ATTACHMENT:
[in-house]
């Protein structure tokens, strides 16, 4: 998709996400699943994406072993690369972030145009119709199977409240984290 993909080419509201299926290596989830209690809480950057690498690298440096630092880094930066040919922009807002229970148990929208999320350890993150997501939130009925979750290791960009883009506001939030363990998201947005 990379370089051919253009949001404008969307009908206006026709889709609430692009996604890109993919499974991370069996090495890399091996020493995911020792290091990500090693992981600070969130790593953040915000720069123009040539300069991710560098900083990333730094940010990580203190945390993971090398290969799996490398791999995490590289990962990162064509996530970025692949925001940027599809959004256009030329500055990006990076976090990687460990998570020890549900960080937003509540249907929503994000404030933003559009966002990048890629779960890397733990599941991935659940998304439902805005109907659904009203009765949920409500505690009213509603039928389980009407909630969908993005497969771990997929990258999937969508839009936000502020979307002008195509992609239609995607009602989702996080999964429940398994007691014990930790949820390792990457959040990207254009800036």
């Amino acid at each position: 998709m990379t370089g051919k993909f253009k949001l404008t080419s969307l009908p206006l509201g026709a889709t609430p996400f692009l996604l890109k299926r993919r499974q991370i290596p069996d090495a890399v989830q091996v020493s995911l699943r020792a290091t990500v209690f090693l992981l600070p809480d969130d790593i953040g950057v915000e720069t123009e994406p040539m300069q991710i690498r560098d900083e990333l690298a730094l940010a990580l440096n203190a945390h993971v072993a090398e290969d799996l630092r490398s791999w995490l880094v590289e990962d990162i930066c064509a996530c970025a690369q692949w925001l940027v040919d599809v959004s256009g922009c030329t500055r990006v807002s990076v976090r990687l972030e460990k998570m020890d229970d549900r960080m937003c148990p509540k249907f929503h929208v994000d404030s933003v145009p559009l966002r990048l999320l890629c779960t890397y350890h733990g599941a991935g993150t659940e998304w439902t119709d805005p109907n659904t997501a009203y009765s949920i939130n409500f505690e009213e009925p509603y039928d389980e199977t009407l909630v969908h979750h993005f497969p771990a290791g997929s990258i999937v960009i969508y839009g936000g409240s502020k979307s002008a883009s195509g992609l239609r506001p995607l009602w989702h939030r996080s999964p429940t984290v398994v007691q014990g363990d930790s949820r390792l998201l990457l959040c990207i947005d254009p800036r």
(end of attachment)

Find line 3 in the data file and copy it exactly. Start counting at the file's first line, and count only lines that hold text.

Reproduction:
């Amino acid at each position: 998709m990379t370089g051919k993909f253009k949001l404008t080419s969307l009908p206006l509201g026709a889709t609430p996400f692009l996604l890109k299926r993919r499974q991370i290596p069996d090495a890399v989830q091996v020493s995911l699943r020792a290091t990500v209690f090693l992981l600070p809480d969130d790593i953040g950057v915000e720069t123009e994406p040539m300069q991710i690498r560098d900083e990333l690298a730094l940010a990580l440096n203190a945390h993971v072993a090398e290969d799996l630092r490398s791999w995490l880094v590289e990962d990162i930066c064509a996530c970025a690369q692949w925001l940027v040919d599809v959004s256009g922009c030329t500055r990006v807002s990076v976090r990687l972030e460990k998570m020890d229970d549900r960080m937003c148990p509540k249907f929503h929208v994000d404030s933003v145009p559009l966002r990048l999320l890629c779960t890397y350890h733990g599941a991935g993150t659940e998304w439902t119709d805005p109907n659904t997501a009203y009765s949920i939130n409500f505690e009213e009925p509603y039928d389980e199977t009407l909630v969908h979750h993005f497969p771990a290791g997929s990258i999937v960009i969508y839009g936000g409240s502020k979307s002008a883009s195509g992609l239609r506001p995607l009602w989702h939030r996080s999964p429940t984290v398994v007691q014990g363990d930790s949820r390792l998201l990457l959040c990207i947005d254009p800036r």